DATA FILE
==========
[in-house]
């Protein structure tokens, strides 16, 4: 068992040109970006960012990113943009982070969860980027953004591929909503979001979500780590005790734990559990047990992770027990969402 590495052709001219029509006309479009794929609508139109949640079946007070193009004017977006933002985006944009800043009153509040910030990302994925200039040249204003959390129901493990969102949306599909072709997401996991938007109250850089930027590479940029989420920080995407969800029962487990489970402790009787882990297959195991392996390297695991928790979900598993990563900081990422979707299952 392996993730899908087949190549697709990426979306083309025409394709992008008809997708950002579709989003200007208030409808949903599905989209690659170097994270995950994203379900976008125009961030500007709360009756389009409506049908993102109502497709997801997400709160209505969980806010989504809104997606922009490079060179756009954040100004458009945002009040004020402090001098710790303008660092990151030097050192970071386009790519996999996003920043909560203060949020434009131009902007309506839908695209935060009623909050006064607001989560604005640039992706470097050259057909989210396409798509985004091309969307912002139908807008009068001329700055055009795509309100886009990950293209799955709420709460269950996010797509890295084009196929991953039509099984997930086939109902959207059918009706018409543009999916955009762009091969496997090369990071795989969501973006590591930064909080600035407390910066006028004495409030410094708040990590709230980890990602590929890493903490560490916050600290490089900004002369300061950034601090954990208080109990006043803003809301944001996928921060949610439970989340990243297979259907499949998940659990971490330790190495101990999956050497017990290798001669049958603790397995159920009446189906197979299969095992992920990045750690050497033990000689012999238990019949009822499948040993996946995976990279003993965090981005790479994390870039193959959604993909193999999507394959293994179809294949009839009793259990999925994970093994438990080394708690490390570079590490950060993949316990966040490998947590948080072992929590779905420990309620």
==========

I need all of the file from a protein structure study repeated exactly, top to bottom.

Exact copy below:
[in-house]
């Protein structure tokens, strides 16, 4: 068992040109970006960012990113943009982070969860980027953004591929909503979001979500780590005790734990559990047990992770027990969402 590495052709001219029509006309479009794929609508139109949640079946007070193009004017977006933002985006944009800043009153509040910030990302994925200039040249204003959390129901493990969102949306599909072709997401996991938007109250850089930027590479940029989420920080995407969800029962487990489970402790009787882990297959195991392996390297695991928790979900598993990563900081990422979707299952 392996993730899908087949190549697709990426979306083309025409394709992008008809997708950002579709989003200007208030409808949903599905989209690659170097994270995950994203379900976008125009961030500007709360009756389009409506049908993102109502497709997801997400709160209505969980806010989504809104997606922009490079060179756009954040100004458009945002009040004020402090001098710790303008660092990151030097050192970071386009790519996999996003920043909560203060949020434009131009902007309506839908695209935060009623909050006064607001989560604005640039992706470097050259057909989210396409798509985004091309969307912002139908807008009068001329700055055009795509309100886009990950293209799955709420709460269950996010797509890295084009196929991953039509099984997930086939109902959207059918009706018409543009999916955009762009091969496997090369990071795989969501973006590591930064909080600035407390910066006028004495409030410094708040990590709230980890990602590929890493903490560490916050600290490089900004002369300061950034601090954990208080109990006043803003809301944001996928921060949610439970989340990243297979259907499949998940659990971490330790190495101990999956050497017990290798001669049958603790397995159920009446189906197979299969095992992920990045750690050497033990000689012999238990019949009822499948040993996946995976990279003993965090981005790479994390870039193959959604993909193999999507394959293994179809294949009839009793259990999925994970093994438990080394708690490390570079590490950060993949316990966040490998947590948080072992929590779905420990309620």